It was a big decision to take my eldest son on one of the school strike climate marches. His school was supportive of him being taken out one Friday, as they saw it as a valuable educational experience for him, and we were joined by several other school families. It was also my first march, so I’d been a little worried about what to expect and, like any concerned parent, wanted to ensure that he was protected from any real or perceived threat. The reality was that it was an extremely friendly, enjoyable, fun experience with loads of music – anything but scary. His t-shirt caught the interest of quite a few cameras, so he also had his first experience of being interviewed!

Again, I thought carefully about how to explain what everyone was doing there and told him that we were all here as a group of concerned parents and children to ask the Government to please do more to look after the planet. Simple messages that didn’t alarm, but explained our role as agents of change – and he was more than happy to join in with the ‘systems change not climate change’ chanting whilst sat on my shoulders.

What would you say to other parents who are wondering how to broach the subject of climate change with their kids?

I would encourage parents to get involved in an age appropriate way – whether that’s taking them on climate marches or just ensuring they hear positive messaging about the things we need to do to keep our planet healthy. It’s not something we can ignore, and my kids and their friends will, ultimately be the ones that are going to solve the problem as the climate scientists, engineers, humanitarian workers, activists and economists of tomorrow.

Do you think many parents are carrying a lot of climate anxiety on behalf of their kids?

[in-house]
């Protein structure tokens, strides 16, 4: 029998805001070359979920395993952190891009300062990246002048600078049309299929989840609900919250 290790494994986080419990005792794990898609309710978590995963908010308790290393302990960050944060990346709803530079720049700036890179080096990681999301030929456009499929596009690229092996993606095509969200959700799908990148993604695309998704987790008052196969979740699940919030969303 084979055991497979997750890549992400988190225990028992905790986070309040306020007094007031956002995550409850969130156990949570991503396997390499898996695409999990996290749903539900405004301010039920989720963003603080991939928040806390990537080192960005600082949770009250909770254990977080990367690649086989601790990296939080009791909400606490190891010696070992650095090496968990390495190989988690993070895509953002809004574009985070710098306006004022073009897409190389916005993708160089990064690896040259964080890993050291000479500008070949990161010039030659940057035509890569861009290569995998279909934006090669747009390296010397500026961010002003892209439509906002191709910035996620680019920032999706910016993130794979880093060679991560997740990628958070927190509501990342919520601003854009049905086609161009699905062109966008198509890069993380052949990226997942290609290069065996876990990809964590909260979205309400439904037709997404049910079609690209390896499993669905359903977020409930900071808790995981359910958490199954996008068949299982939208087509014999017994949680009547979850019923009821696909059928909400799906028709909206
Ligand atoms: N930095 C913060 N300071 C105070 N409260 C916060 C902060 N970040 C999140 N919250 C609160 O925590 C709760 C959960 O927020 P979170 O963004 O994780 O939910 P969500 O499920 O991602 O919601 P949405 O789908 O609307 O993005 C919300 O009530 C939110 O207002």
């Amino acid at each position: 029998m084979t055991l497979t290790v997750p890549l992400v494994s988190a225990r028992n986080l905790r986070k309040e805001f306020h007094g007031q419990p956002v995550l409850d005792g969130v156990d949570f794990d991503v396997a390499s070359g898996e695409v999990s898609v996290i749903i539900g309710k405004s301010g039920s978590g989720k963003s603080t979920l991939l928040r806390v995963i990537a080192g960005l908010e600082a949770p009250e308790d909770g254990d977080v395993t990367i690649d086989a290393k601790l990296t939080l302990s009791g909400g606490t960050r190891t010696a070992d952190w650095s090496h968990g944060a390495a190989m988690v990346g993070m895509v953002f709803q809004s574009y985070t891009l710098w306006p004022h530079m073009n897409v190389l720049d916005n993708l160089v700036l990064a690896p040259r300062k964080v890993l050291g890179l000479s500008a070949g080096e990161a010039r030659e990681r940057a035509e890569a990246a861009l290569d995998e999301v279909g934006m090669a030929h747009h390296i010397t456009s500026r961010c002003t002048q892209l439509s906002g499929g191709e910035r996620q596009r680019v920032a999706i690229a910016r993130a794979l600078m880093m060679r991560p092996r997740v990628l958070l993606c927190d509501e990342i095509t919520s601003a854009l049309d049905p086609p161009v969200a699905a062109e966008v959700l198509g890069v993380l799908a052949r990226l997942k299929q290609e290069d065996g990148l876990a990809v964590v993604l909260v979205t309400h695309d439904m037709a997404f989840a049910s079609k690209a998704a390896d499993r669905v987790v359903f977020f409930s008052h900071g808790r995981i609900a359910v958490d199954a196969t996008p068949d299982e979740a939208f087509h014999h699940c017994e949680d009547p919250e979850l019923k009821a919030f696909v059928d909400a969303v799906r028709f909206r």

I personally feel very concerned and worried about the planet. Not a day goes by when I don’t open another newsletter, or several, which sets out a bleak trajectory. I worry about my kids and their children, and it is frightening to think about how increased global temperatures will create numerable crises – heatwaves, flooding, drought, migration, food scarcity and more – that they will have to live through and deal with. Whilst I’m aware of that, I’m certainly not putting that on them. But I do think I have a duty as a dad, in the face of the greatest crisis to face humankind, to ensure my kids are prepared for this. And, as they get older, I’ll make sure that they know more about what to expect to prepare them for the world that they’re going to be living in. I also take some comfort in knowing that I am trying to do something about it while I can.

So, do the kids know that Dad’s a climate super-hero?

Hmm, I’m not sure about that! But I am super proud to be able to work in an organisation that is doing its bit to contribute in a positive way to the problem, and I love going home and being able to explain to them what I’m doing – that, every hour I’m away from them, I commit to working and fighting for a better planet. I certainly have much more pride in what I do today, working for Net Zero Now, than I had spending my days working in a marketing agency, where the goal was driving mass consumption – helping people who didn’t need it to consumer more. I feel better now – as a person and a parent.

Happy Father’s Day, Nick. What’s planned?

I’m hoping for a nice, chilled beer in the garden and enjoying some quality time with the kids. That will do me just fine!